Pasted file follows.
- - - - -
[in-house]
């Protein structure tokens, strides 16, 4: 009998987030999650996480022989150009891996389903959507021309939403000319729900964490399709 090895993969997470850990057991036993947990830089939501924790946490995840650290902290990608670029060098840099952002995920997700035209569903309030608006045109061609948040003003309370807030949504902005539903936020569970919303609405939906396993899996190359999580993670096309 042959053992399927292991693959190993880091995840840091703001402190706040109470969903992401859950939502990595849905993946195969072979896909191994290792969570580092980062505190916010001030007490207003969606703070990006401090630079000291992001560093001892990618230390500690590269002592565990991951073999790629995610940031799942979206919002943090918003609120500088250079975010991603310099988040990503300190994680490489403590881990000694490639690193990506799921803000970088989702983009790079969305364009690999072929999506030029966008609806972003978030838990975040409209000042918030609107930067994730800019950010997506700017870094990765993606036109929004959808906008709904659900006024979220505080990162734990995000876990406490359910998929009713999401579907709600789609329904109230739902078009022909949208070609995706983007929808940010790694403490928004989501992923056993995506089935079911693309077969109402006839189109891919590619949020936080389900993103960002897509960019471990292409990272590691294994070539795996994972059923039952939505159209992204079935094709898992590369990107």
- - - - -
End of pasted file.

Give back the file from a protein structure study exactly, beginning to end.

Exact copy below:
[in-house]
């Protein structure tokens, strides 16, 4: 009998987030999650996480022989150009891996389903959507021309939403000319729900964490399709 090895993969997470850990057991036993947990830089939501924790946490995840650290902290990608670029060098840099952002995920997700035209569903309030608006045109061609948040003003309370807030949504902005539903936020569970919303609405939906396993899996190359999580993670096309 042959053992399927292991693959190993880091995840840091703001402190706040109470969903992401859950939502990595849905993946195969072979896909191994290792969570580092980062505190916010001030007490207003969606703070990006401090630079000291992001560093001892990618230390500690590269002592565990991951073999790629995610940031799942979206919002943090918003609120500088250079975010991603310099988040990503300190994680490489403590881990000694490639690193990506799921803000970088989702983009790079969305364009690999072929999506030029966008609806972003978030838990975040409209000042918030609107930067994730800019950010997506700017870094990765993606036109929004959808906008709904659900006024979220505080990162734990995000876990406490359910998929009713999401579907709600789609329904109230739902078009022909949208070609995706983007929808940010790694403490928004989501992923056993995506089935079911693309077969109402006839189109891919590619949020936080389900993103960002897509960019471990292409990272590691294994070539795996994972059923039952939505159209992204079935094709898992590369990107």